• the procedures must alert the appointing authorities to possible deficiencies; and

• the appointing authority must act to take required corrective action.

The district court emphasized that an appointing fiduciary fails to satisfy the duty to monitor by merely implementing procedures allowing for regular reporting on the investment managers. The duty to monitor is a substantive duty, and "if an appointing fiduciary is relieved from liability simply by implementing monitoring procedures with regular reporting, even when monitoring reveals a need for corrective action, but the appointing fiduciary does not act, the duty to monitor is reduced to a mere procedural implementation."

In sum, Perez v. WPN represented a partial victory for both the DOL and plan fiduciaries appointing an investment manager. Fiduciaries who appoint in accordance with plan procedures can be relieved of responsibility for investing plan assets, even if they are not trustees. However, fiduciaries have a significant and substantive continuing obligation to monitor an appointed manager.

Marcia S. Wagner, managing and founding partner of The Wagner Law Group, specializes in ERISA and employee benefits.

0
Comments

What do you think?

View comments

Recommended for you

RIA Data Center

Use InvestmentNews' RIA Data Center to filter and find key information on over 1,400 fee-only registered investment advisory firms.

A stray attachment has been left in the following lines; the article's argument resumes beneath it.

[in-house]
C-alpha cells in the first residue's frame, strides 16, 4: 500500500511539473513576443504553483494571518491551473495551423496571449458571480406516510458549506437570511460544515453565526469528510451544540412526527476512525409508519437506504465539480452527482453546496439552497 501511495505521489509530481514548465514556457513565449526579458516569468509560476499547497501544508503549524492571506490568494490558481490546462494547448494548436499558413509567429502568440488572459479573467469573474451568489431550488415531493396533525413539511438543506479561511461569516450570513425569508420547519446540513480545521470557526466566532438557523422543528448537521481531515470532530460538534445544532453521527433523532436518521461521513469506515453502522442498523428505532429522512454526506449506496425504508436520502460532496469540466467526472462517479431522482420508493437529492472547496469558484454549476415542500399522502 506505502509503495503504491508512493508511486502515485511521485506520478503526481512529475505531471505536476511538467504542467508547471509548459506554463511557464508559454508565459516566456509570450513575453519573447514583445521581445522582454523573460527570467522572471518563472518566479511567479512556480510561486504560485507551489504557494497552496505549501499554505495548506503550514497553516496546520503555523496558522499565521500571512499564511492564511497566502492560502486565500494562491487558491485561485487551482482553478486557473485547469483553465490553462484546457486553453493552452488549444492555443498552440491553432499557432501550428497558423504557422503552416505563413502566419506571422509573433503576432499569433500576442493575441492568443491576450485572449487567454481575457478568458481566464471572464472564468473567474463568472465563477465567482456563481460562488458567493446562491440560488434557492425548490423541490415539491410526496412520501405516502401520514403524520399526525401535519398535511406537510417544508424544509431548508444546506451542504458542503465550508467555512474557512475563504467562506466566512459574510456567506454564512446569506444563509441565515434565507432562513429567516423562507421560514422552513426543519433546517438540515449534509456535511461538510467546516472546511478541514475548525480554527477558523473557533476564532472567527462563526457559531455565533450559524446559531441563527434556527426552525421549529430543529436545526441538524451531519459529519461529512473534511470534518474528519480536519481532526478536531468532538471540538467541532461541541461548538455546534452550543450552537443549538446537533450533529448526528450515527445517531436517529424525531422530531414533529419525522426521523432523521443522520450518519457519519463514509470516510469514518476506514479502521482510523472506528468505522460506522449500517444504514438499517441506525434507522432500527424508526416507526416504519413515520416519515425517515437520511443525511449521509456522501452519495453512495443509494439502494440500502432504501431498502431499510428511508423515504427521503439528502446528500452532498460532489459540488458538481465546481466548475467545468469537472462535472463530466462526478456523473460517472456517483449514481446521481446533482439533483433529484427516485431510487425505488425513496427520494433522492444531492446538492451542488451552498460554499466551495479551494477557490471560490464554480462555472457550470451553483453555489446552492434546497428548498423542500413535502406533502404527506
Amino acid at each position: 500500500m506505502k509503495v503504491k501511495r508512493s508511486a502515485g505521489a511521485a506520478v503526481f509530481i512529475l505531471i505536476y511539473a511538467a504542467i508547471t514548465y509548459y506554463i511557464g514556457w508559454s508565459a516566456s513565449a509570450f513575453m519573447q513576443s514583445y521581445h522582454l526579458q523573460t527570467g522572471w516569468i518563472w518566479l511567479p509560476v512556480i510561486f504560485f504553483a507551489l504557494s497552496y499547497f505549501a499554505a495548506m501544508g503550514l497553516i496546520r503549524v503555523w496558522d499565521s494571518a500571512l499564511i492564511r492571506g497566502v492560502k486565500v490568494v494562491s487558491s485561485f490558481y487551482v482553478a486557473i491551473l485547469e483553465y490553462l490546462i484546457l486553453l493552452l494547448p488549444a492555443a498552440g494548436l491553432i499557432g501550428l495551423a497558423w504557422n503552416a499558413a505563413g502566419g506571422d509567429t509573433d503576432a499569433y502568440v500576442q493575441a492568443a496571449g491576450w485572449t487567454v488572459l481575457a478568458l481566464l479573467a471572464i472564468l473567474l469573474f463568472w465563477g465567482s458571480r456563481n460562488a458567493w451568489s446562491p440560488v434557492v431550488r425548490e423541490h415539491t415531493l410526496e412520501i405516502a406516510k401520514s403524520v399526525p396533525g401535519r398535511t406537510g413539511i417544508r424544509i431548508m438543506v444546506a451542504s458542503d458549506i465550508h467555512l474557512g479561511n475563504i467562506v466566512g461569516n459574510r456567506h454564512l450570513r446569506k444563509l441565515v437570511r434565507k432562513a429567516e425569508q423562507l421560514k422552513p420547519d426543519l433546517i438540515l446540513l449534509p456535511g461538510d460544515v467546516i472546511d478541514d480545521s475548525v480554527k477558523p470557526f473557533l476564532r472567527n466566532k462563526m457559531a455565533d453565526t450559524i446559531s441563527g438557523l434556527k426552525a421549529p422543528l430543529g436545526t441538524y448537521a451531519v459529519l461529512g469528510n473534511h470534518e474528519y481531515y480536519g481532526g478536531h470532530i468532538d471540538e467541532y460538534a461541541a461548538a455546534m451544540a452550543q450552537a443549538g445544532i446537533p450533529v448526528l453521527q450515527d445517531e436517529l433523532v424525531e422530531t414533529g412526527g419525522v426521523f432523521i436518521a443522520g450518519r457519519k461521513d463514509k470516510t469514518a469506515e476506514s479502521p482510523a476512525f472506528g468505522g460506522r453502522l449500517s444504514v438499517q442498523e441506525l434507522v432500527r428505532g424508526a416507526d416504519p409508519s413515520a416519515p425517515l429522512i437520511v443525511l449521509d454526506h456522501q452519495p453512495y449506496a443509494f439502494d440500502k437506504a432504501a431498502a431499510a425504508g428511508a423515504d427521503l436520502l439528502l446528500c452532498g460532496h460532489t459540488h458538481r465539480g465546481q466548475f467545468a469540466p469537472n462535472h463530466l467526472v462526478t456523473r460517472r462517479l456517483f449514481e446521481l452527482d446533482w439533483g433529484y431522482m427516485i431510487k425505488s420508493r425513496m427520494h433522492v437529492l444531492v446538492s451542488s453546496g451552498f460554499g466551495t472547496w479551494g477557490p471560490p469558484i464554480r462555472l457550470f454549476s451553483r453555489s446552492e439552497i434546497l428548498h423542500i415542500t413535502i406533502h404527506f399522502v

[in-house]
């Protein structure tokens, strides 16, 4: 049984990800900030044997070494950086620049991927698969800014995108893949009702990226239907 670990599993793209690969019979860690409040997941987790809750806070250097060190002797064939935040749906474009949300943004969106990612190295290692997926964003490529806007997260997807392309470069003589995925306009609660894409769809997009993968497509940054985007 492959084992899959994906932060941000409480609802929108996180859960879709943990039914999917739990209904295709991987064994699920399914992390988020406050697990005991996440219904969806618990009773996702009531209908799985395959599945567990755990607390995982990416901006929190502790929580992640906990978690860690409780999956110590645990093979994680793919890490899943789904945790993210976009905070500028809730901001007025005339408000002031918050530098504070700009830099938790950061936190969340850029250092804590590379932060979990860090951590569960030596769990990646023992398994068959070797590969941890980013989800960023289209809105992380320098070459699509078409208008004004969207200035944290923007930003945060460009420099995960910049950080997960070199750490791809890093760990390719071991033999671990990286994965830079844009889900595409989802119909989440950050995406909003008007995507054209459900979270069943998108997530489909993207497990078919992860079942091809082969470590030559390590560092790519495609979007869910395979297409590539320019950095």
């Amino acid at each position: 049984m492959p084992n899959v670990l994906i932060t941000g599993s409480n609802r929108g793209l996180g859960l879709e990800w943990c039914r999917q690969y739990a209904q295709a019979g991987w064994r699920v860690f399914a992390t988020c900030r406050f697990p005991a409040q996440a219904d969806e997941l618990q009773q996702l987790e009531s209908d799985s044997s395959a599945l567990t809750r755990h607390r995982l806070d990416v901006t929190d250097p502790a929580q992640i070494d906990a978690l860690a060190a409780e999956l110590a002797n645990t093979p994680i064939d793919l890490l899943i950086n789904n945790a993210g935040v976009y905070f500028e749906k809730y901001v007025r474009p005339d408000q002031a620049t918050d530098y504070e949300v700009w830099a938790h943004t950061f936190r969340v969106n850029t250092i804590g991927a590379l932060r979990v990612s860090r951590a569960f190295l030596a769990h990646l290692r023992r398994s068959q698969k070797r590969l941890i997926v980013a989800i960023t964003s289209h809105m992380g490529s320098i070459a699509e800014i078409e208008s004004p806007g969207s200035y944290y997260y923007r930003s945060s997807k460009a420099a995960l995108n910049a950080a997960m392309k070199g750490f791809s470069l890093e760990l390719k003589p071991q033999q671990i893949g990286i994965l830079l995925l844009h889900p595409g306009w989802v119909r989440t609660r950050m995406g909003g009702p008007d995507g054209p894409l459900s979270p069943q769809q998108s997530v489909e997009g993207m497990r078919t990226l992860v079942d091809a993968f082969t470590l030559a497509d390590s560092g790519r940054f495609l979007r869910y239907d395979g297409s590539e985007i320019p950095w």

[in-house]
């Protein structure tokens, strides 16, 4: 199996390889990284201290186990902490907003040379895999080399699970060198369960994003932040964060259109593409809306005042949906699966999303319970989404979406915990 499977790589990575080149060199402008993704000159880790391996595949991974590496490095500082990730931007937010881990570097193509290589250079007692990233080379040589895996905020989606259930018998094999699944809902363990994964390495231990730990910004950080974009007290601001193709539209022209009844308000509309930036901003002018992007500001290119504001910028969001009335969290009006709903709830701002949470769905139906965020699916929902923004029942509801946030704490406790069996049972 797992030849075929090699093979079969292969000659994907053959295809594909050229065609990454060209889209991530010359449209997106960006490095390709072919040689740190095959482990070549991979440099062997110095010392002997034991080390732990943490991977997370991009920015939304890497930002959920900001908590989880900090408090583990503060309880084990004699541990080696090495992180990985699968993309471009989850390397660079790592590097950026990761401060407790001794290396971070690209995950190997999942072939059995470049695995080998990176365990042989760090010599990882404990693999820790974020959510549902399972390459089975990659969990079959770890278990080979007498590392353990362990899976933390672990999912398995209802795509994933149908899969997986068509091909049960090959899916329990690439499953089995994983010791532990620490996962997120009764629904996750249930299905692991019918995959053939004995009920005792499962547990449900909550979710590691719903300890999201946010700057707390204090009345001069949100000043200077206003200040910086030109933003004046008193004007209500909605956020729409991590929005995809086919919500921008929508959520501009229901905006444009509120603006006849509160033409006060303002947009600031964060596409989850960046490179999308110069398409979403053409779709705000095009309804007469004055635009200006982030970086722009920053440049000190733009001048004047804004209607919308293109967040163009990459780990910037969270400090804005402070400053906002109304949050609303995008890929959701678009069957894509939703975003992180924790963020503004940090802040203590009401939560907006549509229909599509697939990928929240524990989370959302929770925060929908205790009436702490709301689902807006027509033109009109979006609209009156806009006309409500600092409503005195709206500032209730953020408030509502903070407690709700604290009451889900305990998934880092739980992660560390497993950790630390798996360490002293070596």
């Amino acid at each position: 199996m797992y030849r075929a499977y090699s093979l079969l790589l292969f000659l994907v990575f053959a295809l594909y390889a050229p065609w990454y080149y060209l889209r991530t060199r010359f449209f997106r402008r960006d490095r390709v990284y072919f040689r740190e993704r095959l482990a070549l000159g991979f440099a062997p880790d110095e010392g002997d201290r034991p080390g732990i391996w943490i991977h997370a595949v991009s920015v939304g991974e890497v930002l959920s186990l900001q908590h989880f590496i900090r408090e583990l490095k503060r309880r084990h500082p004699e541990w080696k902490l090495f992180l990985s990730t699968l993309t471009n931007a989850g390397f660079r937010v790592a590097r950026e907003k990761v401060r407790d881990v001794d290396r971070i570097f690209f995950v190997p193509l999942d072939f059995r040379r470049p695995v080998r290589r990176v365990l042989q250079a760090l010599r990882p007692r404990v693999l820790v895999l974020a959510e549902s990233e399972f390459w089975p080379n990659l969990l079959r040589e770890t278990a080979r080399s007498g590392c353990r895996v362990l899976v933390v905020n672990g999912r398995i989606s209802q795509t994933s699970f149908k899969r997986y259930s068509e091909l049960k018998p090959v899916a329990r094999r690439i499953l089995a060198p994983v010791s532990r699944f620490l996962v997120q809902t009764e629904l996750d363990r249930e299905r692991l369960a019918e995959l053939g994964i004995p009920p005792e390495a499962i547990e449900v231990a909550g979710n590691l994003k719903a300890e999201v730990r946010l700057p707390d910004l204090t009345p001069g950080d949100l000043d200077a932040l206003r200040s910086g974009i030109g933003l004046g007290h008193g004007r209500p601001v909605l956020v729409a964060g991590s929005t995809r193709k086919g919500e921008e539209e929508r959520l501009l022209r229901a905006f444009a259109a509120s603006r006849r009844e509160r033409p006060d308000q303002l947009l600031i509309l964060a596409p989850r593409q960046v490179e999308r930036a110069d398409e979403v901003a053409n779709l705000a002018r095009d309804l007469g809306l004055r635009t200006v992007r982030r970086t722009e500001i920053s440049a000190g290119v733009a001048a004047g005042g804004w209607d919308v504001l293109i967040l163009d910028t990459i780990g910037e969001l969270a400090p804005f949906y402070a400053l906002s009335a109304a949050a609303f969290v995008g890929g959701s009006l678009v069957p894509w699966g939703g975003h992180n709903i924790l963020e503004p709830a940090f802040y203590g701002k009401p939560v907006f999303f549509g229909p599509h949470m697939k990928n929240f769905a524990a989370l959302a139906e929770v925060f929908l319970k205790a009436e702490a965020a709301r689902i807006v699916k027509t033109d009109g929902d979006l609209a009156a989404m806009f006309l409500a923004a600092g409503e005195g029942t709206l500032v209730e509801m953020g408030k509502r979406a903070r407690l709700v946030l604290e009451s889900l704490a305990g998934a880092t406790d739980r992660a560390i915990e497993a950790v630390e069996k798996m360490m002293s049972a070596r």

Rank RIAs by

Upcoming Event

Jul 10

Conference

Women Adviser Summit

The InvestmentNews Women Adviser Summit, a one-day workshop now held in four cities due to popular demand, is uniquely designed for the sophisticated female adviser who wants to take her personal and professional self to the next level.... Learn more

Featured video

Events

BNY Mellon's Pershing's Sholes: Growth, tech shaping the future of advice

What's top of mind for advisers today? Tom Sholes of BNY Mellon's Pershing says the huge growth in the RIA space is driving innovation.

Latest news & opinion

Merrill re-evaluates commission ban in retirement accounts

The wirehouse's wealth management group announces a fresh look at the ban now that the DOL rule is on the brink of death.

10 biggest retirement mistakes

Adhere to enrollment deadlines and distribution rules or pay a hefty penalty.

DOL fiduciary rule on brink of death as key deadline passes

Justice Department didn't petition the Supreme Court to rehear the case. A mandate from the 5th Circuit would finally lay the fiduciary rule to rest.

Finra to overhaul broker information system, cut compliance costs for broker-dealers

The move is intended to cut compliance costs for firms as well as make the registration and disclosure process more efficient.

SEC rule proposal doesn't include 401(k) sponsors in 'best interest' advice

Plan sponsors are left out of the equation because they don't appear to fall within the definition of "retail" investor, legal experts say.

X

Hi! Glad you're here and we hope you like all the great work we do here at InvestmentNews. But what we do is expensive and is funded in part by our sponsors. So won't you show our sponsors a little love by whitelisting investmentnews.com? It'll help us continue to serve you.

Yes, show me how to whitelist investmentnews.com

Ad blocker detected. Please whitelist us or give premium a try.

X

Subscribe and Save 60%

Premium Access
Print + Digital

Learn more
Subscribe to Print